Spatial distribution of lake trout (Salvelinus namaycush) across seasonal thermal cycles in a large lake

Document Type


Publication Date


Publication Title

Freshwater Biology





First Page



acoustic telemetry, habitat use, home ranges, inter-individual variation, salmonids

Last Page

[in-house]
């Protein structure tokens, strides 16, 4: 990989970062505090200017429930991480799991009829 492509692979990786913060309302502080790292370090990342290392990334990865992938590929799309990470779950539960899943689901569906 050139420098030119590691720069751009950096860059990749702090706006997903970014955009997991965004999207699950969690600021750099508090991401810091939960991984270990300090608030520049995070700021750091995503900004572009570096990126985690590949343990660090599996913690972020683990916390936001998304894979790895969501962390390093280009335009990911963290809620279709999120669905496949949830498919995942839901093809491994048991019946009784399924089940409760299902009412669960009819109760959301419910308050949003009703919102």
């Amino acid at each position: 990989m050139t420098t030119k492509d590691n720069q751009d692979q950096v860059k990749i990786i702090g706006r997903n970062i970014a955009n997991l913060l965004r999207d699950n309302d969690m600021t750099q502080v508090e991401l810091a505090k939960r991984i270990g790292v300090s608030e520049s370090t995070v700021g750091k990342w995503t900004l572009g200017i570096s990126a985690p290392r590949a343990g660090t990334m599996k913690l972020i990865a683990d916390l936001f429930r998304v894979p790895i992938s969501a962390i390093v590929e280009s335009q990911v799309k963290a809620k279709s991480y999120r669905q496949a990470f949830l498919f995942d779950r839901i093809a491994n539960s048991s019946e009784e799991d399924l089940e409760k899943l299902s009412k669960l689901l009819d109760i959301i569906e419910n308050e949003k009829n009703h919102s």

Animal movements are influenced by the environment they inhabit and the need to maximise fitness and minimise cost. As such, seasonal thermal cycles in temperate lakes play an important role in the selection of habitat by species. Lake trout (Salvelinus namaycush) is a native top predator in the Laurentian Great Lakes and currently under rehabilitation in Lake Ontario. This cold, deep-water species is known to migrate to shallower depths in the autumn to spawn, but their spatial and seasonal distribution have not been examined in detail. We quantified the residency and home ranges of 24 lake trout in eastern Lake Ontario across a full year (1 May 2017 to 30 April 2018) using acoustic telemetry to assess the influence of seasonal thermal cycles. Specifically, we used three thermal logging stations in the eastern basin, 164 acoustic receivers, and a total of over 1,000,000 detections to describe seasonal distribution. We also documented occurrences of long-distance movements (via 130 acoustic receivers located in the western basin of Lake Ontario), and thus the potential spatial overlap of populations from the eastern and western basins. During stratification (1 July–1 November), lake trout (n = 24) showed a horizontally restricted distribution in regions of deeper water in eastern Lake Ontario. A variable and broad distribution was observed around the shallower Kingston Basin shoals during isothermal (1 January–30 April), spring warming (1 May–30 June; spring mix), and autumn cooling (2 November–31 December) periods. Home range sizes ranged from 0.1 to 3,966 km2 among all thermal cycles, with the largest observed during cooling autumn mix conditions driven by four individuals. Large variation in home range area was observed among individuals, and, thus, means were not statistically different between seasons. Three individuals occupied shallower shoals even during stratified conditions, and another individual crossed the entire lake from the east to the west end of Lake Ontario, travelling over 200 linear km in 17 days. Our results confirm that thermal regimes and spawning needs affect the spatial use of lake trout in Lake Ontario, but demonstrate that there are broad distributions during isothermal conditions, highly individualistic spatial utilisation, and inter-individual variation in spatial distribution and exploratory behaviour. All of these behaviours are consistent with other top predator species. Defining the spatial utilisation and distribution of individuals are important steps toward a better understanding of reintroduced species ecology in freshwater ecosystems. The variation of individual lake trout distribution across seasons implies that individuals may have different influences on the overall ecosystem function and potentially different responses to increasing water temperatures. These results suggest that an adaptive management approach is required when rehabilitating populations of this native fish where populating multiple habitats in an ecosystem is an objective in the face of a changing environment.